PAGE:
An analysis of differential item functioning (DIF), or item bias, detected two Perceived Stress Scale items that had slightly more than desirable DIF by age, and two with slightly higher than desirable DIF by better-eye visual acuity. Younger participants found it easier to endorse the “I felt nervous or stressed” item and more difficult to endorse the “I felt on top of things” item than participants above the median age, whereas participants with visual acuity below the median level found it easier to endorse the “upset by things that normally do not upset me” item but also the “felt things were going my way” item. The presence of DIF can negatively affect measurement, and our findings indicate that it may be desirable to make accommodations in scoring procedures or discard the items in future studies using the Perceived Stress Scale.56
One other recently published study by Nielsen et al. evaluated a Danish version Perceived Stress Scale using a different form of the Rasch model than the one used in this study.22 This study was performed with a population-based sample in Denmark, and it used the partial credit Rasch model, which allows for different category thresholds for each item. It found that there was evidence of multidimensionality related to differences between positively and negatively worded items, and that there were problems with overall model fit (as assessed with a global chi-square test) and category structure for some items. Using the rating scale Rasch model,40 we found no disorder in the response category thresholds. We found that the eigenvalue of the first contrast of a principal component analysis of model residuals for the nine-item set was 1.9, just below the 2.0 threshold which has been recommended as an indicator of acceptable unidimensionality. However, inspection of the factor loadings on this first contrast showed that the positively worded items all loaded together, a finding that is generally consistent with Nielsen et al. and others9,57 that there may be fundamental differences in responses to the positively and negatively worded items. In fact, Nielsen et al. suggested developing and testing a version of the Perceived Stress Scale in which all of the items are negatively worded, which may be a strategy for dealing with this issue.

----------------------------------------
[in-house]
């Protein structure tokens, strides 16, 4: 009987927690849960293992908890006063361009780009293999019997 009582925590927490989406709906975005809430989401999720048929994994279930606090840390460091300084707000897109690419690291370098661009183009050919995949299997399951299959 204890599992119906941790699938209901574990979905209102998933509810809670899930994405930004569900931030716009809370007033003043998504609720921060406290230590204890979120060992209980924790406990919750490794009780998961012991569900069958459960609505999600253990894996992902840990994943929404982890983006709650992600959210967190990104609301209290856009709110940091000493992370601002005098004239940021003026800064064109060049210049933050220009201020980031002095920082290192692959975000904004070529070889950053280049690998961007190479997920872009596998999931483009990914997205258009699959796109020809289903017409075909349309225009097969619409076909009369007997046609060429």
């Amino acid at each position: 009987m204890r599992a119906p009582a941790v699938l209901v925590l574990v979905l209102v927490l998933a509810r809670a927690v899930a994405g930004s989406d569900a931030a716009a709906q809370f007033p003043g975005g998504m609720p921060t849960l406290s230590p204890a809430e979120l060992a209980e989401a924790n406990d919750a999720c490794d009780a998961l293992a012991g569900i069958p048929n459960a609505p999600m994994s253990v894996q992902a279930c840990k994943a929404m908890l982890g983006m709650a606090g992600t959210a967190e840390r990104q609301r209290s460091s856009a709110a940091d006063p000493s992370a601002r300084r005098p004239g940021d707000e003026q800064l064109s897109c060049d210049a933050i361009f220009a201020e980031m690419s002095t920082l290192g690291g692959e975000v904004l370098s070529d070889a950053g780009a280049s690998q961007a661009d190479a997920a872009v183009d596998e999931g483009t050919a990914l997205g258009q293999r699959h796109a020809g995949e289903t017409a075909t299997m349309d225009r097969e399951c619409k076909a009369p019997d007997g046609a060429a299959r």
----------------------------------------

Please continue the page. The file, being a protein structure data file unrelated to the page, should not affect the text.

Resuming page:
A limitation of the study is that some participants were administered the Perceived Stress Scale by study staff if they indicated they could not comfortably complete it alone secondary to difficulty reading the questions. Survey questions were printed one per page in 36-point font to avoid this problem as much as possible, but the nature of AMD’s effect on reading makes administering surveys in print difficult. It is possible that some of these participants answered some questions in a different way than they would have had they been able to complete the survey alone. Strengths of this study include that it is the first study of which we are aware that has assessed the Perceived Stress Scale, an instrument that is in very common use throughout many health-related fields and has been shown to be related to a number of important health outcomes in people with AMD. The study is also only the second of which we are aware to analyze the Perceived Stress Scale using a Rasch analysis, the benefits of which have been demonstrated frequently.
Bradley E. Dougherty
The Ohio State University College of Optometry
338 W. 10th Ave
Columbus, OH 43210
Supported by National Eye Institute/National Institutes of Health, Department of Health and Human Services grant K23EY022940.
Received May 16, 2016; accepted November 15, 2016.